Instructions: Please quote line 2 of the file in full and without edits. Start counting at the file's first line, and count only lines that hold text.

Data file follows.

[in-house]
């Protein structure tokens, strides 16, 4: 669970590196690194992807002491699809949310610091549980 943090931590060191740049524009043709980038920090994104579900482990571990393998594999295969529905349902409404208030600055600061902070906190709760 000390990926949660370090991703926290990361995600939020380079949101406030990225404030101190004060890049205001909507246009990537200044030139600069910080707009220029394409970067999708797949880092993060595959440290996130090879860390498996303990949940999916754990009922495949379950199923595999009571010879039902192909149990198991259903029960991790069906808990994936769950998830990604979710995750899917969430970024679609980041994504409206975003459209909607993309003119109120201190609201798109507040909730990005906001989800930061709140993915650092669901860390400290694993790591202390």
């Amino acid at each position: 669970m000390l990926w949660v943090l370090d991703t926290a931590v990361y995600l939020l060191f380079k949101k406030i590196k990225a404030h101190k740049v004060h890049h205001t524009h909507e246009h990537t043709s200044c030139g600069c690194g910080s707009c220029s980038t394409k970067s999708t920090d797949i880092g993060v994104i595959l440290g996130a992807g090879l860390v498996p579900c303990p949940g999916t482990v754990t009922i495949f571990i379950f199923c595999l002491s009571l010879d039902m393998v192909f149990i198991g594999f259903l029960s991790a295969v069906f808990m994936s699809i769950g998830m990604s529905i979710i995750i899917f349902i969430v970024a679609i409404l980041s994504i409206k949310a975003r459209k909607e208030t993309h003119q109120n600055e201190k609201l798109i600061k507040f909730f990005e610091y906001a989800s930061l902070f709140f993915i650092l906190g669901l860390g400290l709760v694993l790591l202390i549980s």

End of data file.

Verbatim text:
């Protein structure tokens, strides 16, 4: 669970590196690194992807002491699809949310610091549980 943090931590060191740049524009043709980038920090994104579900482990571990393998594999295969529905349902409404208030600055600061902070906190709760 000390990926949660370090991703926290990361995600939020380079949101406030990225404030101190004060890049205001909507246009990537200044030139600069910080707009220029394409970067999708797949880092993060595959440290996130090879860390498996303990949940999916754990009922495949379950199923595999009571010879039902192909149990198991259903029960991790069906808990994936769950998830990604979710995750899917969430970024679609980041994504409206975003459209909607993309003119109120201190609201798109507040909730990005906001989800930061709140993915650092669901860390400290694993790591202390």